The case of the day is United States v. One Gulfstream G-V Jet Aircraft Displaying Tail Number VPCES, Its Tools and Appurtenances (D.D.C. 2014). As the name of the case suggests, the United States brought a civil action in rem seeking forfeiture of a jet aircraft. The government alleged that the aircraft had been purchased by Teodoro Nguema Obiang Mangue, Second Vice President of the Republic of Equatorial Guinea and son of the country’s president, using the proceeds of extortion, public corruption, embezzlement, and theft. Nguema submitted a verified claim to the aircraft. The government served a notice of deposition requiring Nguema to appear for a deposition in Washington. Nguema moved for a protective order, seeking to require the deposition to take place either on written questions, remotely by telephone or videoconference, or in person in Equatorial Guinea. The judge granted the motion.
Some cases have held that where a person makes a claim to property in a forfeiture case, he can be required to attend a deposition in the forum district. This presumption is supported by the fact that Nguema filed a claim in Washington and retained Washington counsel to represent him. On the other hand, the general presumption is that a deposition should take place where the deponent resides or has his place of business. (The rule may be different for plaintiffs, but Nguema is more like a defendant than a plaintiff since the government is trying to seize what it alleges is his property, even though technically Nguema is neither a plaintiff nor a defendant). The judge recognized that both parties face significant inconvenience and expense no matter where the deposition will be held and decided against applying any presumption to decide the question.
The judge looked to principles of foreign sovereignty. The government took the position that compelling a deposition to take place in Equatorial Guinea might infringe that country’s judicial sovereignty. But that argument was weak in this case, since Nguema is a high government official, and he himself proposed taking the deposition in his country.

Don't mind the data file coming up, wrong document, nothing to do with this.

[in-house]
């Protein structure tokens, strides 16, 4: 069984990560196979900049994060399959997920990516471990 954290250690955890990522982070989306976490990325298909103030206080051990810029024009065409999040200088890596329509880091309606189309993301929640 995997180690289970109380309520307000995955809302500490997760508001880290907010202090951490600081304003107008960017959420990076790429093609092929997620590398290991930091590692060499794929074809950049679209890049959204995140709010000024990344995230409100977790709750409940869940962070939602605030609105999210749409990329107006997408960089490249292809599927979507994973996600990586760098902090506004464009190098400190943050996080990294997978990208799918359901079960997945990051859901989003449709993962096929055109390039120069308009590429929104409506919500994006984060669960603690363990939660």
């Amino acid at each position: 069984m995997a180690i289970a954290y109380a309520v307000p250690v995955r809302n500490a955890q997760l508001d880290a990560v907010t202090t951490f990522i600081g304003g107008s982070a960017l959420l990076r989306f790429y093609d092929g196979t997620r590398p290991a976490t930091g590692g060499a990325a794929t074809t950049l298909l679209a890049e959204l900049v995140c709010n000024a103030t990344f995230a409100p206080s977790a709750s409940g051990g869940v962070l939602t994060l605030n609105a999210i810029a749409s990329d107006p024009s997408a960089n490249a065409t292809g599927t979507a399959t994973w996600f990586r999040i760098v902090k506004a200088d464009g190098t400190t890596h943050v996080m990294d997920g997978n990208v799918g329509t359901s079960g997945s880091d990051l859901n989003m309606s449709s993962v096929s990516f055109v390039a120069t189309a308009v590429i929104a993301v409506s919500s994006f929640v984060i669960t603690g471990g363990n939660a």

The judge also looked to the need for court supervision and could find no reason to conclude that it could supervise a deposition in Equatorial Guinea less effectively than a deposition in Washington, particularly because it was not even clear that there would be any disputes requiring the court’s intervention.
The fact that the deposition’s scope would be limited to gathering evidence concerning Nguema’s interest or lack of interest in the aircraft weighed against ordering Nguema to travel to Washington. “Ordering Nguema, a vice president of a foreign nation, to travel to Washington, DC for a limited scope of questioning would be expensive, inconvenient and inefficient.”
Last, the court considered whether it was practical to take the deposition in Equatorial Guinea. The judge found that although the government of Equatorial Guinea had said it would not comply with an order to forfeit the aircraft, there was no evidence it would not allow the deposition to proceed, and Nguema’s statements suggested that the deposition would be allowed to proceed. Nguema had already agreed that the deposition could be conducted pursuant to the Federal Rules of Civil Procedure. He held that either a videoconferenced deposition or an in-person deposition would be acceptable and provided an adequate alternative to a deposition in Washington.